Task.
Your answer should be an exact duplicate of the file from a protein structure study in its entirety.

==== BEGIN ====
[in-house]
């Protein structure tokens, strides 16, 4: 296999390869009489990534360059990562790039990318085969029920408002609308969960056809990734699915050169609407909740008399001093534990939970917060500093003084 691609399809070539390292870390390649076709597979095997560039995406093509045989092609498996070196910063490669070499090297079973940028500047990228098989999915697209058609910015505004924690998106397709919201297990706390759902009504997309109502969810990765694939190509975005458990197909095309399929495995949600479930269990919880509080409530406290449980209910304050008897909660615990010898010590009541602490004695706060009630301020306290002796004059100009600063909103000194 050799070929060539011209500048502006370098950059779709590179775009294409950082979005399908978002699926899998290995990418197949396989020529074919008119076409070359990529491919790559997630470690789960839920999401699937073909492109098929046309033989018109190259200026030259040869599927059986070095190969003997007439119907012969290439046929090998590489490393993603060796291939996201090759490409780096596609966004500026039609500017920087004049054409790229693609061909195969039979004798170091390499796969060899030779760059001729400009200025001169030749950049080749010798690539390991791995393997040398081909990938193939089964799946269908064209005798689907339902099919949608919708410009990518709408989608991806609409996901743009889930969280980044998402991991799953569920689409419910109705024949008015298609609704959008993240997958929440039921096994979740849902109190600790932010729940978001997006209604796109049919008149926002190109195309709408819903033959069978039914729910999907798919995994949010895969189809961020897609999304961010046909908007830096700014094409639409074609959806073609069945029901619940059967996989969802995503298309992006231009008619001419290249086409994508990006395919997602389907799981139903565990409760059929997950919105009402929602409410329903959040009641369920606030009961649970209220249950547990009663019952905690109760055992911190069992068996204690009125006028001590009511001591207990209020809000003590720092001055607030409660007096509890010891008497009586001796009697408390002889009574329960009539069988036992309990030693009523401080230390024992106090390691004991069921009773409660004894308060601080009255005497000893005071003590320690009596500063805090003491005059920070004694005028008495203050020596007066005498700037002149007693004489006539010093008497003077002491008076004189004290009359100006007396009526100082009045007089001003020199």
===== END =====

[in-house]
């Protein structure tokens, strides 16, 4: 296999390869009489990534360059990562790039990318085969029920408002609308969960056809990734699915050169609407909740008399001093534990939970917060500093003084 691609399809070539390292870390390649076709597979095997560039995406093509045989092609498996070196910063490669070499090297079973940028500047990228098989999915697209058609910015505004924690998106397709919201297990706390759902009504997309109502969810990765694939190509975005458990197909095309399929495995949600479930269990919880509080409530406290449980209910304050008897909660615990010898010590009541602490004695706060009630301020306290002796004059100009600063909103000194 050799070929060539011209500048502006370098950059779709590179775009294409950082979005399908978002699926899998290995990418197949396989020529074919008119076409070359990529491919790559997630470690789960839920999401699937073909492109098929046309033989018109190259200026030259040869599927059986070095190969003997007439119907012969290439046929090998590489490393993603060796291939996201090759490409780096596609966004500026039609500017920087004049054409790229693609061909195969039979004798170091390499796969060899030779760059001729400009200025001169030749950049080749010798690539390991791995393997040398081909990938193939089964799946269908064209005798689907339902099919949608919708410009990518709408989608991806609409996901743009889930969280980044998402991991799953569920689409419910109705024949008015298609609704959008993240997958929440039921096994979740849902109190600790932010729940978001997006209604796109049919008149926002190109195309709408819903033959069978039914729910999907798919995994949010895969189809961020897609999304961010046909908007830096700014094409639409074609959806073609069945029901619940059967996989969802995503298309992006231009008619001419290249086409994508990006395919997602389907799981139903565990409760059929997950919105009402929602409410329903959040009641369920606030009961649970209220249950547990009663019952905690109760055992911190069992068996204690009125006028001590009511001591207990209020809000003590720092001055607030409660007096509890010891008497009586001796009697408390002889009574329960009539069988036992309990030693009523401080230390024992106090390691004991069921009773409660004894308060601080009255005497000893005071003590320690009596500063805090003491005059920070004694005028008495203050020596007066005498700037002149007693004489006539010093008497003077002491008076004189004290009359100006007396009526100082009045007089001003020199």